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Fernando Millsap v. Matthew Cate

September 1, 2011

FERNANDO MILLSAP, PLAINTIFF,
v.
MATTHEW CATE, ET AL., DEFENDANTS.



ORDER AND FINDINGS AND RECOMMENDATIONS

Plaintiff is a state prisoner proceeding without counsel in an action brought under 42 U.S.C. § 1983. Defendants move to dismiss for failure to state a claim upon which relief can be granted. See Fed. R. Civ. P. 12(b)(6). For the reasons explained below, defendants' motion to dismiss must be denied.

I. Facts

This action proceeds on the July 28, 2010, complaint, in which plaintiff claims that defendants violated his Eighth Amendment rights. Plaintiff alleges that he was assigned to the upper bunk of a double-cell at CSP Sacramento that was originally designed to hold only one inmate. The upper bunk is placed approximately 5.5 feet above the floor. Inmates ascend to and descend from the upper bunk by means of a metal desk stool on the wall opposite the bunks. The stool is welded to the wall. The stool is 3-4 feet away from the bunk and is about 1.5 feet above the ground. According to plaintiff, to get to the upper bunk, an inmate must step onto the stool and then move or jump three feet across and four feet up onto the upper bunk. On the way down, an inmate must jump four feet down onto steel.

Plaintiff alleges that he was injured trying to ascend to the upper bunk on November 16, 2009. He says that the stool collapsed while he was standing on it, causing him to fall backwards on the desk and then onto the floor. Plaintiff was transported to medical where doctors determined that he had suffered multiple muscle contusions and swelling of his rib cage.

Maintenance staff Byron Harris came a few days later to repair the stool. He told plaintiff that the original weld of the stool had failed to make complete contact with the back plate from the stool joint, and the weld had become weak over time.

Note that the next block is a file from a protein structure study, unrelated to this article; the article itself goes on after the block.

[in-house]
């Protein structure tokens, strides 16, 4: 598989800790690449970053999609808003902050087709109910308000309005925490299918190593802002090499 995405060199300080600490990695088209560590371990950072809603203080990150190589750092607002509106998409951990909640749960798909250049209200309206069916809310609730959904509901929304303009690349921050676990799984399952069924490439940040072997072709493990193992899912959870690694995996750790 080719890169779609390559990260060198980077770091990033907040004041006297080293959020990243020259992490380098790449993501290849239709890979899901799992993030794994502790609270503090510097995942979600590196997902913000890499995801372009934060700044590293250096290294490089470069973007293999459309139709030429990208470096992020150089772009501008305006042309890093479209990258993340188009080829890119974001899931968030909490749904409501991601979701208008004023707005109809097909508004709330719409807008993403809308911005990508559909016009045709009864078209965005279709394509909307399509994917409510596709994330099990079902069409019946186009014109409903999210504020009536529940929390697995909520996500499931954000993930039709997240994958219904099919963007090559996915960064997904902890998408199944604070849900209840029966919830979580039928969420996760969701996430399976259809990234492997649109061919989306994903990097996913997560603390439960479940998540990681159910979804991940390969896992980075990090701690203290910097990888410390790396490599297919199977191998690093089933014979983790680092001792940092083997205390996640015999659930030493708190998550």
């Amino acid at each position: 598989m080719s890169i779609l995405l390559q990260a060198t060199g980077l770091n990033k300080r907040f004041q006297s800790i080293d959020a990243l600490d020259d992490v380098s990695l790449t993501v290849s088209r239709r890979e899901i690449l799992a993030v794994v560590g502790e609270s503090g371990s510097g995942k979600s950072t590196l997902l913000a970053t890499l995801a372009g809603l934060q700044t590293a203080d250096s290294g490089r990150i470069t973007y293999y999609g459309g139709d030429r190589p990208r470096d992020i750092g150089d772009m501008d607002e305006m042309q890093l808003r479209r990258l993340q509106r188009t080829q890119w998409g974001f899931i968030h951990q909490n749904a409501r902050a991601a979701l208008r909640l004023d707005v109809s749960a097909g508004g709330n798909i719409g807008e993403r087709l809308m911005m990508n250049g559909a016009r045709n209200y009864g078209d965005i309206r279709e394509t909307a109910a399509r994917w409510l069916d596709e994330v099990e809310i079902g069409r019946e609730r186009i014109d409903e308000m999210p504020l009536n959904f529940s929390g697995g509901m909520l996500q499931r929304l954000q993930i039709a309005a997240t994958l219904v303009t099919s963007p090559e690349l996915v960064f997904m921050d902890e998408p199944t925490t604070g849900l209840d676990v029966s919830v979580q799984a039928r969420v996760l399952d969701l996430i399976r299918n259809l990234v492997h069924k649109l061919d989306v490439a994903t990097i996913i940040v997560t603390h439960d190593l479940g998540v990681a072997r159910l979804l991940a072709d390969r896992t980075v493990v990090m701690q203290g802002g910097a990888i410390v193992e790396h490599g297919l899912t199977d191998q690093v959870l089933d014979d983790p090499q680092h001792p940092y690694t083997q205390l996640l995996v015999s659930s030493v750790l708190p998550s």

Plaintiff alleges that defendants had been made aware of the unsafe conditions that resulted in his injury. He attaches a copy of another inmate's internal appeal, which was denied at the Director's Level on October 26, 2009. Compl., Ex. E. The other inmate, Harrison Scott, complained that climbing up and jumping down from his upper bunk was unsafe and exposed him to injury. He asked that ladders be installed in the cells. The appeal was denied at the Director's Level by N. Grannis, and copies of the denial were sent to the prison's Warden and Appeals Coordinator.

II. Standards on Motion to Dismiss

In order to survive a motion to dismiss under Fed. R. Civ. P. 12(b)(6), a "complaint must contain sufficient factual matter, accepted as true, to 'state a claim to relief that is plausible on its face.' " Ashcroft v. Iqbal, __ U.S. __, 129 S.Ct. 1937, 1949 (2009) (quoting Bell Atlantic Corp. v. Twombly, 550 U.S. 544, 555 (2007)). "A claim has facial plausibility when the plaintiff pleads factual content that allows the court to draw the reasonable inference that the defendant is liable for the misconduct alleged." Id.

The complaint's factual allegations are accepted as true. Church of Scientology of Cal. v. Flynn, 744 F.2d 694, 696 (9th Cir. 1984). The court construes the pleading in the light most favorable to plaintiff and resolves all doubts in plaintiff's favor. Parks Sch. of Bus., Inc. v. Symington, 51 F.3d 1480, 1484 (9th Cir. 1995). Pro se pleadings are held to a less stringent standard than those drafted by lawyers. Haines v. Kerner, 404 U.S. 519, 520-21 (1972).